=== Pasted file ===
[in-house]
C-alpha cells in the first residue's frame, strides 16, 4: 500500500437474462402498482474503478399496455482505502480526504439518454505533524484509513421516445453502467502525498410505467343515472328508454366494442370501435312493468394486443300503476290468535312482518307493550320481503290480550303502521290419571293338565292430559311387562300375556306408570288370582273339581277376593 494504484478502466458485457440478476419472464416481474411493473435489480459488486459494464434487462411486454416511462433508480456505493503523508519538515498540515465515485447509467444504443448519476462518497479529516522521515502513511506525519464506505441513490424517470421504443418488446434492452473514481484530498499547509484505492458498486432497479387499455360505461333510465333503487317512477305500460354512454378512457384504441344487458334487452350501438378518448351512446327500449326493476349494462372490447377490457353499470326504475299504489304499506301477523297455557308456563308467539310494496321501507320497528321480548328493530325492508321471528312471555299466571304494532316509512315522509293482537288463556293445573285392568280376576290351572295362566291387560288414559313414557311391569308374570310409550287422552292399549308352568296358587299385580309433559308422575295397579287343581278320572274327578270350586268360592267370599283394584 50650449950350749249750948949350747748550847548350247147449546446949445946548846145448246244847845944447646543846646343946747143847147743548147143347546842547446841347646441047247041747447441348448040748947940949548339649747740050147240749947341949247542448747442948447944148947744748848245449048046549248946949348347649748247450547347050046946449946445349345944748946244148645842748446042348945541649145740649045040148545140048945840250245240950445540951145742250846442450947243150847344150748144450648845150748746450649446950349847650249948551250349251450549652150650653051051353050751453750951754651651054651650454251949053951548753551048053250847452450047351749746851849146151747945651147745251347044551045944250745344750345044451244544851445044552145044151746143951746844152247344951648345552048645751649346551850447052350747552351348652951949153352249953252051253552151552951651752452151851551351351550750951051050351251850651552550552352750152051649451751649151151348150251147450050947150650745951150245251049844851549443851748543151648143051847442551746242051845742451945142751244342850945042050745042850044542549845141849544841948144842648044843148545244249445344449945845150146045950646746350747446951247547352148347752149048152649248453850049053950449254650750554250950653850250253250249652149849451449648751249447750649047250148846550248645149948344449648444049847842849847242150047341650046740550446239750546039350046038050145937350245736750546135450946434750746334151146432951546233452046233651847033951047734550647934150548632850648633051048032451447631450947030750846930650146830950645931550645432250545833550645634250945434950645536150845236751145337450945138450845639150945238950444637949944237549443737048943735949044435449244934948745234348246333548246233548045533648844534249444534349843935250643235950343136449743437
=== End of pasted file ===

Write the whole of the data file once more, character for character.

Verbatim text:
[in-house]
C-alpha cells in the first residue's frame, strides 16, 4: 500500500437474462402498482474503478399496455482505502480526504439518454505533524484509513421516445453502467502525498410505467343515472328508454366494442370501435312493468394486443300503476290468535312482518307493550320481503290480550303502521290419571293338565292430559311387562300375556306408570288370582273339581277376593 494504484478502466458485457440478476419472464416481474411493473435489480459488486459494464434487462411486454416511462433508480456505493503523508519538515498540515465515485447509467444504443448519476462518497479529516522521515502513511506525519464506505441513490424517470421504443418488446434492452473514481484530498499547509484505492458498486432497479387499455360505461333510465333503487317512477305500460354512454378512457384504441344487458334487452350501438378518448351512446327500449326493476349494462372490447377490457353499470326504475299504489304499506301477523297455557308456563308467539310494496321501507320497528321480548328493530325492508321471528312471555299466571304494532316509512315522509293482537288463556293445573285392568280376576290351572295362566291387560288414559313414557311391569308374570310409550287422552292399549308352568296358587299385580309433559308422575295397579287343581278320572274327578270350586268360592267370599283394584 50650449950350749249750948949350747748550847548350247147449546446949445946548846145448246244847845944447646543846646343946747143847147743548147143347546842547446841347646441047247041747447441348448040748947940949548339649747740050147240749947341949247542448747442948447944148947744748848245449048046549248946949348347649748247450547347050046946449946445349345944748946244148645842748446042348945541649145740649045040148545140048945840250245240950445540951145742250846442450947243150847344150748144450648845150748746450649446950349847650249948551250349251450549652150650653051051353050751453750951754651651054651650454251949053951548753551048053250847452450047351749746851849146151747945651147745251347044551045944250745344750345044451244544851445044552145044151746143951746844152247344951648345552048645751649346551850447052350747552351348652951949153352249953252051253552151552951651752452151851551351351550750951051050351251850651552550552352750152051649451751649151151348150251147450050947150650745951150245251049844851549443851748543151648143051847442551746242051845742451945142751244342850945042050745042850044542549845141849544841948144842648044843148545244249445344449945845150146045950646746350747446951247547352148347752149048152649248453850049053950449254650750554250950653850250253250249652149849451449648751249447750649047250148846550248645149948344449648444049847842849847242150047341650046740550446239750546039350046038050145937350245736750546135450946434750746334151146432951546233452046233651847033951047734550647934150548632850648633051048032451447631450947030750846930650146830950645931550645432250545833550645634250945434950645536150845236751145337450945138450845639150945238950444637949944237549443737048943735949044435449244934948745234348246333548246233548045533648844534249444534349843935250643235950343136449743437